A: Just how "voluntary" is it? When school authorities, including teachers organize prayer or bible recitation as part of the activities of the school day, there is clearly an element of coercion involved for students who might not wish to pray -- for whatever reason. The public schools are for everyone. Having a prayer divides children into the group that prays, and the often smaller group consisting of those who do not. Experience has shown that kids who do not participate are often victims of ostracism, threats and other exclusionary practices. Is this right?


So...SOMEONE is trying completely do away with prayer in school - all prayer.  The argument seems to be that if teachers "allow" voluntary prayer, that is a form of coercion on those not volunteering.

Loud, vocal minority?  Probably.

Truly representative of all "liberals" on the issue of school prayer?  Not Likely.

But they ARE trying to limit Freedom to practice one's own religion, and since "no religion" IS their religion, they are attempting to impose their religion on everyone else.  On a side note, why is it acceptable for THAT group to push their beliefs on everyone, but no other religion can attempt to do so?

So, one COULD say that the Christian groups that are fighting to "keep prayer in schools" are fighting a good fight - to protect the right of ANYONE of ANY religion to voluntarily, privately worship in their own way - or not, as the case may be.
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AndyC
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« Reply #22 on: June 13, 2008, 10:53:46 AM »

Very Cool.  Here's hoping he stays in business, and is welcomed as part of the community, a LOOONG time.   Cheers

Well, he actually sold the place a couple of years ago. The hours were long, his wife just got through a prolonged illness, and he wanted to spend more time with his elderly mother in Cyprus. Kind of sad, but he had to keep up an insane pace to run that restaurant, and a long trip overseas was pretty much out of the question while he was doing it.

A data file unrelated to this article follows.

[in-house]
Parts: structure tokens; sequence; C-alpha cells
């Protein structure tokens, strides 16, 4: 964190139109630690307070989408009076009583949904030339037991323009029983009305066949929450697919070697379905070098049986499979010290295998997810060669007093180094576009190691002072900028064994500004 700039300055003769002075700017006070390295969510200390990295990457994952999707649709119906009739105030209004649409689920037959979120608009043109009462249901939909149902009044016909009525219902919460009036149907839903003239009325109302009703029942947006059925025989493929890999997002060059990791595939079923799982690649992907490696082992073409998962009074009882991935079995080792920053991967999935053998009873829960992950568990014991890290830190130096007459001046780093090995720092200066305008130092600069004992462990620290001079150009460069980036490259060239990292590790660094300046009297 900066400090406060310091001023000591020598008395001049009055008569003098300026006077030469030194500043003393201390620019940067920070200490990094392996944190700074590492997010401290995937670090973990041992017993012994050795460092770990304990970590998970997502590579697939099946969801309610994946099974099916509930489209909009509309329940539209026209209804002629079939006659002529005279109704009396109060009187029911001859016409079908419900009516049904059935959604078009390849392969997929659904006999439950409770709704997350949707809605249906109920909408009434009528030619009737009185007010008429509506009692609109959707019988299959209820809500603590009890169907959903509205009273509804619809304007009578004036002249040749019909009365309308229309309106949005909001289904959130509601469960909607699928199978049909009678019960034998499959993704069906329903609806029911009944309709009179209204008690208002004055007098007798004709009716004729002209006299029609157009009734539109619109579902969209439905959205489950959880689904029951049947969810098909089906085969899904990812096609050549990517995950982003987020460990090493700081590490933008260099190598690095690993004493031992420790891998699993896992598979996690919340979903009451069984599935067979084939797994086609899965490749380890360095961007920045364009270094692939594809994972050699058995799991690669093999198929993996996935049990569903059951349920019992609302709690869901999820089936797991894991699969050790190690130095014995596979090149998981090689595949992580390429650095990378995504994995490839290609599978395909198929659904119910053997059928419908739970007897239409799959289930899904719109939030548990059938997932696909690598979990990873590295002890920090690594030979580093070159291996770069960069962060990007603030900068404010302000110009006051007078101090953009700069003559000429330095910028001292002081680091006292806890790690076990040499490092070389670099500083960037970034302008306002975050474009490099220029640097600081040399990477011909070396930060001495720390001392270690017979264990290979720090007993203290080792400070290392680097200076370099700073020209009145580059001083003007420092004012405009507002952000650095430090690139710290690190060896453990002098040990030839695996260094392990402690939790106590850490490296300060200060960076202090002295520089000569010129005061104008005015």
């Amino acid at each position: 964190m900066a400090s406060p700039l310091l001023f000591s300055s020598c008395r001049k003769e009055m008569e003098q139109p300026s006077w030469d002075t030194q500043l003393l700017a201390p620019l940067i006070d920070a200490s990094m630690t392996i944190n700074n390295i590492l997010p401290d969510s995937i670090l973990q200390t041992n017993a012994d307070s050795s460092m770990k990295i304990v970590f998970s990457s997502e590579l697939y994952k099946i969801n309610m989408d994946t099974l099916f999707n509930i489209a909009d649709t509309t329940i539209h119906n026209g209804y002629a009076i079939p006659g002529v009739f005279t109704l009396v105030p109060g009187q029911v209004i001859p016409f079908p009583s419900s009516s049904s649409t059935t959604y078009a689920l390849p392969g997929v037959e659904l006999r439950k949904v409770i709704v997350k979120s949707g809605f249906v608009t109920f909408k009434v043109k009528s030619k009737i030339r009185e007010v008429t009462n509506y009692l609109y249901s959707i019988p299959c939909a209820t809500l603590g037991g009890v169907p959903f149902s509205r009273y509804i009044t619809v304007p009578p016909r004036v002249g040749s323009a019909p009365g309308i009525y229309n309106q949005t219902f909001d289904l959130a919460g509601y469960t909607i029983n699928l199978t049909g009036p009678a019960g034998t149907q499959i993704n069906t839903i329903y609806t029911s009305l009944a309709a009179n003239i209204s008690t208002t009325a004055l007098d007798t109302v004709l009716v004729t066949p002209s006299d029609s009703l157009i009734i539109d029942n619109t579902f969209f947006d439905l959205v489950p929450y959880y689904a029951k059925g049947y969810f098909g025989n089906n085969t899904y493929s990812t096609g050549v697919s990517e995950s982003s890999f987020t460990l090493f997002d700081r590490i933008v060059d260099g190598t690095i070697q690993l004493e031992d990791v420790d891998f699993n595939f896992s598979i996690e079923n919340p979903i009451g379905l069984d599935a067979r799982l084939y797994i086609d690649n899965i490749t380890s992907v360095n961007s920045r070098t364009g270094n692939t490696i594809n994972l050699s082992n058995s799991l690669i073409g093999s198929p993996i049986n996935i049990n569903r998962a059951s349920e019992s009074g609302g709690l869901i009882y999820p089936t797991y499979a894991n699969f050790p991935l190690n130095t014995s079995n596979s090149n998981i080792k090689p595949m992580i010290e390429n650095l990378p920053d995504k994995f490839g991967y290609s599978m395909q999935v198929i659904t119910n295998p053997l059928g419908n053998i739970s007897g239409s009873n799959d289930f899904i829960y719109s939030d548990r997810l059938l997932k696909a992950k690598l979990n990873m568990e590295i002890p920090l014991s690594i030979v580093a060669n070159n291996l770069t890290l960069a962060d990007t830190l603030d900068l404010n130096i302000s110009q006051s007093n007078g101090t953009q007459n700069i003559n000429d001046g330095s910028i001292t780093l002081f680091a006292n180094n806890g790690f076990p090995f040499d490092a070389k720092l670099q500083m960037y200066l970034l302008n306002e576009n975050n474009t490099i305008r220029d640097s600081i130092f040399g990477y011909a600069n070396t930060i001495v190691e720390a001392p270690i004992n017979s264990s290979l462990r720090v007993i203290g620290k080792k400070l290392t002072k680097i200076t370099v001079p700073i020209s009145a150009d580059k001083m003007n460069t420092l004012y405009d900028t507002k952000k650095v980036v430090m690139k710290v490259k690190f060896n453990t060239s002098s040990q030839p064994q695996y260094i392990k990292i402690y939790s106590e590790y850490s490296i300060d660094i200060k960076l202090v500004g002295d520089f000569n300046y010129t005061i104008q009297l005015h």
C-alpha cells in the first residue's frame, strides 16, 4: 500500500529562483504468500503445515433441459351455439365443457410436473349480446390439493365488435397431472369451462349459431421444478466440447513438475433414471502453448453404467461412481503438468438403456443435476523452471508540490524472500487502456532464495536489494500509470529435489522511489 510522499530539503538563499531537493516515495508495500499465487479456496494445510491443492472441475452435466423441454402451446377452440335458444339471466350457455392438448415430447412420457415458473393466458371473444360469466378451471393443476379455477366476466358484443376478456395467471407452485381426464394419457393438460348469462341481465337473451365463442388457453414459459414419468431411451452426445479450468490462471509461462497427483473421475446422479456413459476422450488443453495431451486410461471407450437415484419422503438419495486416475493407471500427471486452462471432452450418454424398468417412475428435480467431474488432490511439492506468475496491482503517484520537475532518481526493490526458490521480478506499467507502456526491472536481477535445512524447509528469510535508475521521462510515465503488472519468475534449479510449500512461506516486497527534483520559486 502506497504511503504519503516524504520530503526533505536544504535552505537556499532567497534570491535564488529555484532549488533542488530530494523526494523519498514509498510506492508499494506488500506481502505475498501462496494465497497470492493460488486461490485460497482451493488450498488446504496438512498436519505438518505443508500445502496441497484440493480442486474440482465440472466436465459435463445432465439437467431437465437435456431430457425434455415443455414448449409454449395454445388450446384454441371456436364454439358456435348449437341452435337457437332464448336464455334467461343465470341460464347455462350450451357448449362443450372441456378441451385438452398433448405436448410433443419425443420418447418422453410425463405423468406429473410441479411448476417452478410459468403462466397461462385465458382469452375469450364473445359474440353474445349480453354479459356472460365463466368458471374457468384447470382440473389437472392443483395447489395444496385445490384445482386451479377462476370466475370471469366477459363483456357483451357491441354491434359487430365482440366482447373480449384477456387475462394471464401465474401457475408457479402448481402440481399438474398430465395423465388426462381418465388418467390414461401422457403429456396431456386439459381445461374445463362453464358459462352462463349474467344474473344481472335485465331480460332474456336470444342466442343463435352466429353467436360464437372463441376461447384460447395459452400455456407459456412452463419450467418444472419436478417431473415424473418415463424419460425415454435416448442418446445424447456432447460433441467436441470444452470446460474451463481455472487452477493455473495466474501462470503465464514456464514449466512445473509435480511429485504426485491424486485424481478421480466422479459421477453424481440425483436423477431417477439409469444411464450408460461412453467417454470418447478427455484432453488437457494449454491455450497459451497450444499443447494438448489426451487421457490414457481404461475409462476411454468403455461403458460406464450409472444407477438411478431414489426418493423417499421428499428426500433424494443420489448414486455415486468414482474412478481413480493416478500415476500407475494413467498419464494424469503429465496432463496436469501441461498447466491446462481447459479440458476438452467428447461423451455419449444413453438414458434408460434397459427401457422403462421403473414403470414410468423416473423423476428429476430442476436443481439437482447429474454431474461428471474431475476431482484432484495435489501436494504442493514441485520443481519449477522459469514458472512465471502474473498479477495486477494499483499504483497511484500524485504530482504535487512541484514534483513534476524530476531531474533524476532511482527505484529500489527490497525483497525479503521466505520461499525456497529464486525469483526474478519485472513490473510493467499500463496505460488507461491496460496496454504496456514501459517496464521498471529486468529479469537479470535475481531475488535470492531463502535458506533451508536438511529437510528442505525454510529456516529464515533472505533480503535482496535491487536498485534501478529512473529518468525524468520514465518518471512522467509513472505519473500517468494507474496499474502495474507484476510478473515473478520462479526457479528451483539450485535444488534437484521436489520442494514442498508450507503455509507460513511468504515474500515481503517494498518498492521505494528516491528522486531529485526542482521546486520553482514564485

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CheezeFlixz
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« Reply #23 on: June 13, 2008, 11:00:12 AM »

Quote
I can't tell you anything since I don't really understand the syntax of your sentece.  If you're saying what I think you are saying, you won't mind if I ask for some support for your assertion?

I don't have time to dig up every piece of case law or event at the moment. However there were some schools and allowed a Hanukkah, Ramadan, and Kwanzaa (a made up holiday by the way) celebrations, but disallowed a Christmas one. In another town they allowed and menorah on the courthouse lawn but not a nativity scene. On the left coast they'll allow Muslim students time to pray during school but not Christian based events. I read some time ago a school with a heavy Buddhist population having a Buddha in the school, but don't you dare have a cross in a heavily Christian school.

now for the record I'm not a very religious man, I just see the hypocrisy of it all and call it like I see it, have every religion represented, I don't care. Don't ban one at the fear of offending the others.

This country, like it or not was founded on religious freedom and also Christian principles. Several of the founders were Deitist and not Christian by definition at all.

I'd love to answer many parts of other post but work calls.

Quote
And perhaps you're unfamiliar with the history of drug abuse.  People have been abusing drugs since civilization began and at all levels of society.  It didn't just start in the 60s with the hippies lol.

Try not to take what I said out of context ... I know it's hard. I said and I quote "more so than before." Yes I know and opium den, absinthe, mushrooms, etc dating back many, many years, centuries. The passage was a little tongue in cheek. 
« Last Edit: June 13, 2008, 11:06:42 AM by CheezeFlixz » Logged

clockworkcanary
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« Reply #24 on: June 13, 2008, 11:10:56 AM »


You didn't comment on your misrepresentation on the "leftwing" stance of the prayers-in-school topic.  I gather you admit it was a misrepresentation or are you going to continue to parrot that lie that "we're taking prayer outta school" instead of the real stance "we're trying to prevent forced prayer in school."?


I'll address this one a little bit, since it's on-point to the rest of the thread.  That is, I'm not arguing "for" or "against" prayer in school, just showing an example of how he who "SEEMS" to be doing your bidding today may be your enemy tomorrow, and vice versa.  "Freedom" is MUCH bigger than the particulars of these specific issues.

From the www.atheists.org FAQ:

Quote

    Q: But most people believe in god and prayer. Should religious kids be able to pray?

    A: Try taking our "YELLOW PAGES TEST" over in the PUBLIC SQUARE section of this website. There are abundant opportunities for religious individuals, including students, to exercise their freedom of religion, and pray to the deity or deities of their choice. But remember, the public schools exist as secular, educational institutions, not as places for religious proselytizing and indoctrination. [top]